February 17, 2018

Pico Branch Library | New Landmark Libraries 2015 Winner


Responsive, Inside and Out

Pico Branch Library | Santa Monica Public Library | California
ARCHITECT: Koning Eizenberg


OPENED: 2014
COST: $9.7 million
GOAL: LEED-NC Platinum Certification

This library vibrates with the energy of its community. Situated in the center of the 9.5-acre Virginia Avenue Park, the Pico Branch Library embraced the “community living room” concept design driven by the people in the surrounding neighborhood, always the first step to creating a destination library. Did it work? The 1,372 new library patrons registered in the first eight months of the life of this new building say yes.

“The new Pico Library is a stunning gem of a branch and a major point of pride in the community,” says Maria Carpenter, director of libraries for the City of Santa Monica. Others agree. The 8,690 square foot building, constructed for $9.7 million, was the 2014 recipient of the American Institute of Architects’ California Council Merit Award.

The interior layout speaks to the desire for the library to be a part of the neighborhood. Visitors are welcomed by a user-friendly “greeting/help station” rather than a traditional circulation desk. Programming is directly related to trends revealed through the planning process for the new facility. Residents voiced their concerns over the importance of having bilingual Spanish and English services: this informed decisions about hiring practices, and for the first time positions were created that required Spanish/English fluency.

The connection with the farmers market, which is held adjacent to the library, is another great example of this responsive programmatic planning. Staff members have also developed educational programs about food and health that appeal to locals accessing fresh fruits and vegetables at the market.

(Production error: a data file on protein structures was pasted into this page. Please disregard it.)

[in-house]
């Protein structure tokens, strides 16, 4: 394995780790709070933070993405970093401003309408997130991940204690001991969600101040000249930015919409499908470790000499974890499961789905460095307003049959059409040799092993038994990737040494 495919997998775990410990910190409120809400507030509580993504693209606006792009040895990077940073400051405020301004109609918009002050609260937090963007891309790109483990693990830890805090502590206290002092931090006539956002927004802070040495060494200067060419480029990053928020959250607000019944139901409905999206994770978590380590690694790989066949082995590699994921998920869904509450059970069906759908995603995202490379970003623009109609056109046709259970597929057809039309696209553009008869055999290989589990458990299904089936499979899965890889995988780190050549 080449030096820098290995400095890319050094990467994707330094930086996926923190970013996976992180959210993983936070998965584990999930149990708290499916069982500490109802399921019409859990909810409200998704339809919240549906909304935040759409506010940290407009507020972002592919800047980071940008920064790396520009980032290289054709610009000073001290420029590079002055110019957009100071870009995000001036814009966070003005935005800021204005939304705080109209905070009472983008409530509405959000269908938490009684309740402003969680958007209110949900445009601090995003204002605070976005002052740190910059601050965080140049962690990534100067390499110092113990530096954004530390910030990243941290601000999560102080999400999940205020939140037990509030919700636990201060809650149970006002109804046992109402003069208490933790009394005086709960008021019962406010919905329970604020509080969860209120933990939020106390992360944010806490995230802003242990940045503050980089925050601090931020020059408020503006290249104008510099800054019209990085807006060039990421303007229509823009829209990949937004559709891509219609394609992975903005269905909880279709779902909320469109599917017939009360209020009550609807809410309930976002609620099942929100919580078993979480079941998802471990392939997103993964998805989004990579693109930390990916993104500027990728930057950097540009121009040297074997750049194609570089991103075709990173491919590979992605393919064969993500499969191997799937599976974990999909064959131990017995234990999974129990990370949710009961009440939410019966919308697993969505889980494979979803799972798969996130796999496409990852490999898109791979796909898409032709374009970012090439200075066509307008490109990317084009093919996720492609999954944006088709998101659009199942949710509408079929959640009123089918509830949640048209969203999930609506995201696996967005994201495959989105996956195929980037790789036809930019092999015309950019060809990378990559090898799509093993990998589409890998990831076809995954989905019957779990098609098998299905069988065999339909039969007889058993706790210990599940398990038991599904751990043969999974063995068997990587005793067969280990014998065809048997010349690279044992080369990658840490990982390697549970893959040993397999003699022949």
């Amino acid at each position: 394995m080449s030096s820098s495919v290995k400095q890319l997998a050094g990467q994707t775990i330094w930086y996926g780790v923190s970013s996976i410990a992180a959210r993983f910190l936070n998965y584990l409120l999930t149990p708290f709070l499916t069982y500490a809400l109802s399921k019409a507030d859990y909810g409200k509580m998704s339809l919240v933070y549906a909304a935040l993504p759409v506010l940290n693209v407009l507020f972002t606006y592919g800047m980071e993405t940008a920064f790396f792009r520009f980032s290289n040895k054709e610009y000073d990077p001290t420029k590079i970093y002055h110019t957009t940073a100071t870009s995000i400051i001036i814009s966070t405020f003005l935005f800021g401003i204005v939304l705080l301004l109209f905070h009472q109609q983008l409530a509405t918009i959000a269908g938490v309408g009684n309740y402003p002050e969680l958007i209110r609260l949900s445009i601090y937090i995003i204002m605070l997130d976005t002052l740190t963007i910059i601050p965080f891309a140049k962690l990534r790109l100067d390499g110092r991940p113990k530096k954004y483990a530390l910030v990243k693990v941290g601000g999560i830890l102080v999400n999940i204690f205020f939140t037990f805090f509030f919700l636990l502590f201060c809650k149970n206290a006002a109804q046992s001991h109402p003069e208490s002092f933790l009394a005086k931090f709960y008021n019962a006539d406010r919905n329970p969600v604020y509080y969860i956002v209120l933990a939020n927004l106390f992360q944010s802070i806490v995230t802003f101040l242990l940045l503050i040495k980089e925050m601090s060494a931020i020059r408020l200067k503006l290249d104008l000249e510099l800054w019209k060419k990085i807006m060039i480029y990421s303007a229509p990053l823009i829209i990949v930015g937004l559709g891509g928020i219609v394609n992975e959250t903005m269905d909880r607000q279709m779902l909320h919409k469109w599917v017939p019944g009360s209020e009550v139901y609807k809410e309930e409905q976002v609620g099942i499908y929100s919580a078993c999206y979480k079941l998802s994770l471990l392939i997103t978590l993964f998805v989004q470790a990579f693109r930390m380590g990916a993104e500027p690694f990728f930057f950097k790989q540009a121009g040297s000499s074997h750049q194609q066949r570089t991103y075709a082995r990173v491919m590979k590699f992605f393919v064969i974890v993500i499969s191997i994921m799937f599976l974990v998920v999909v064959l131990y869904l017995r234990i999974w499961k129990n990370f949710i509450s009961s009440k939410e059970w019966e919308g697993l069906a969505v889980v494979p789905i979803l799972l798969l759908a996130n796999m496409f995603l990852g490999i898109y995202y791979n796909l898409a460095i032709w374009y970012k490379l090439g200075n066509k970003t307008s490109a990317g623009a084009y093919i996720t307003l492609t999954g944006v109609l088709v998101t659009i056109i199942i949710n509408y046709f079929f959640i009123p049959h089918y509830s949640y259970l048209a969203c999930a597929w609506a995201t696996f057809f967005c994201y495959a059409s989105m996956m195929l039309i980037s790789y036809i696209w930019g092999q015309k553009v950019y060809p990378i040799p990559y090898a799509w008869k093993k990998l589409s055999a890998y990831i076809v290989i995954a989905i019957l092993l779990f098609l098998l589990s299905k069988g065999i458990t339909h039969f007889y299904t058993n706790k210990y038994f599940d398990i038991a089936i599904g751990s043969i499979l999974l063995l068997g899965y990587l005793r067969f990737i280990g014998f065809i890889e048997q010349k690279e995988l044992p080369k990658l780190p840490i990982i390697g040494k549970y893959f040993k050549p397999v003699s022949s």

A “mix of park programs and recreational resources blurs the line between play and learning strengthening the library as a neighborhood hub,” says Homa Mojtabai, a senior administrative analyst for architecture for the City of Santa Monica, who nominated the project to be a New Landmark Library.


Further connecting the building to its surroundings, the carved roof on this “pavilion in the park” brings to mind the mountains of Santa Monica, which can be seen in the distance on clear days. Nearly all—96 percent—of the seating offers views of the outdoors, and such respect for the natural environment is carried through all aspects of the project, which is slated to receive the Platinum level of Leadership in Energy & Environmental Design ­certification.

Sustainable choices have resulted in this library being the first project, not just in Santa Monica but in all of Los Angeles County, to integrate rainwater harvesting into its design. Rainwater is collected, filtered, and reused for toilets both to save water and to keep the runoff from overburdening the storm water system. This library is powered by 100 percent renewable energy, boasting an iconic photovoltaic canopy that spans the fire lane. Daylight harvesting maximizes natural light, while passive shading cools the building.

This integration of the physical planning of the space with a renewed understanding of who the library serves is the recipe for a library that is holistically responsive to its neighborhood and residents.—Rebekkah Smith Aldrich

This article was published in Library Journal. Subscribe today and save up to 35% off the regular subscription rate.

The Latest Trends in Library Design
Hosted in partnership with Salt Lake County Library and The City Library—at SLCo’s Viridian Center—the newest installment of our library building and design event will let you dig deep with architects, librarians, and vendors to explore building, renovating, and retrofitting spaces to better engage your community.